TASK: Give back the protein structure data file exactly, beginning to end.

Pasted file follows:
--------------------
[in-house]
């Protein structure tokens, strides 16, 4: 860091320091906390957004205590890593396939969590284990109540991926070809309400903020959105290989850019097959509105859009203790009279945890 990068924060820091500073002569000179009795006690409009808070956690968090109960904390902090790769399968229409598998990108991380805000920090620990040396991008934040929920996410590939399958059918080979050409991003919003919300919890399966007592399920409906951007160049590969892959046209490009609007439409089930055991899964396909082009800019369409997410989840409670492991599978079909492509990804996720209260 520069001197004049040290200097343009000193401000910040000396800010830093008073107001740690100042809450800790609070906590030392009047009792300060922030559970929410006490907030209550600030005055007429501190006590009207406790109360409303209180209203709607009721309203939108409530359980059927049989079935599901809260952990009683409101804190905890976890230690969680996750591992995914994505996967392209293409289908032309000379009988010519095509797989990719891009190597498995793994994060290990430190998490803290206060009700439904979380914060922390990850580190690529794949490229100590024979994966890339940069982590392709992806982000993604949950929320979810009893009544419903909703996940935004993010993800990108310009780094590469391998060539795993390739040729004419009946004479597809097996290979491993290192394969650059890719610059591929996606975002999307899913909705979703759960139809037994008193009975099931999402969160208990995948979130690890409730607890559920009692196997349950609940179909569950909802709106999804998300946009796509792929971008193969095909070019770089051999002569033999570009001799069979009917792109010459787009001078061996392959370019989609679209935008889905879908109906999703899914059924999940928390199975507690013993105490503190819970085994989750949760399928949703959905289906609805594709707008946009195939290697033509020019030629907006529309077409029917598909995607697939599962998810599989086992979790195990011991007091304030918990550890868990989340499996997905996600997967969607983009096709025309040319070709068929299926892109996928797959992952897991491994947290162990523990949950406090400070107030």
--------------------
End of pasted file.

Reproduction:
[in-house]
């Protein structure tokens, strides 16, 4: 860091320091906390957004205590890593396939969590284990109540991926070809309400903020959105290989850019097959509105859009203790009279945890 990068924060820091500073002569000179009795006690409009808070956690968090109960904390902090790769399968229409598998990108991380805000920090620990040396991008934040929920996410590939399958059918080979050409991003919003919300919890399966007592399920409906951007160049590969892959046209490009609007439409089930055991899964396909082009800019369409997410989840409670492991599978079909492509990804996720209260 520069001197004049040290200097343009000193401000910040000396800010830093008073107001740690100042809450800790609070906590030392009047009792300060922030559970929410006490907030209550600030005055007429501190006590009207406790109360409303209180209203709607009721309203939108409530359980059927049989079935599901809260952990009683409101804190905890976890230690969680996750591992995914994505996967392209293409289908032309000379009988010519095509797989990719891009190597498995793994994060290990430190998490803290206060009700439904979380914060922390990850580190690529794949490229100590024979994966890339940069982590392709992806982000993604949950929320979810009893009544419903909703996940935004993010993800990108310009780094590469391998060539795993390739040729004419009946004479597809097996290979491993290192394969650059890719610059591929996606975002999307899913909705979703759960139809037994008193009975099931999402969160208990995948979130690890409730607890559920009692196997349950609940179909569950909802709106999804998300946009796509792929971008193969095909070019770089051999002569033999570009001799069979009917792109010459787009001078061996392959370019989609679209935008889905879908109906999703899914059924999940928390199975507690013993105490503190819970085994989750949760399928949703959905289906609805594709707008946009195939290697033509020019030629907006529309077409029917598909995607697939599962998810599989086992979790195990011991007091304030918990550890868990989340499996997905996600997967969607983009096709025309040319070709068929299926892109996928797959992952897991491994947290162990523990949950406090400070107030």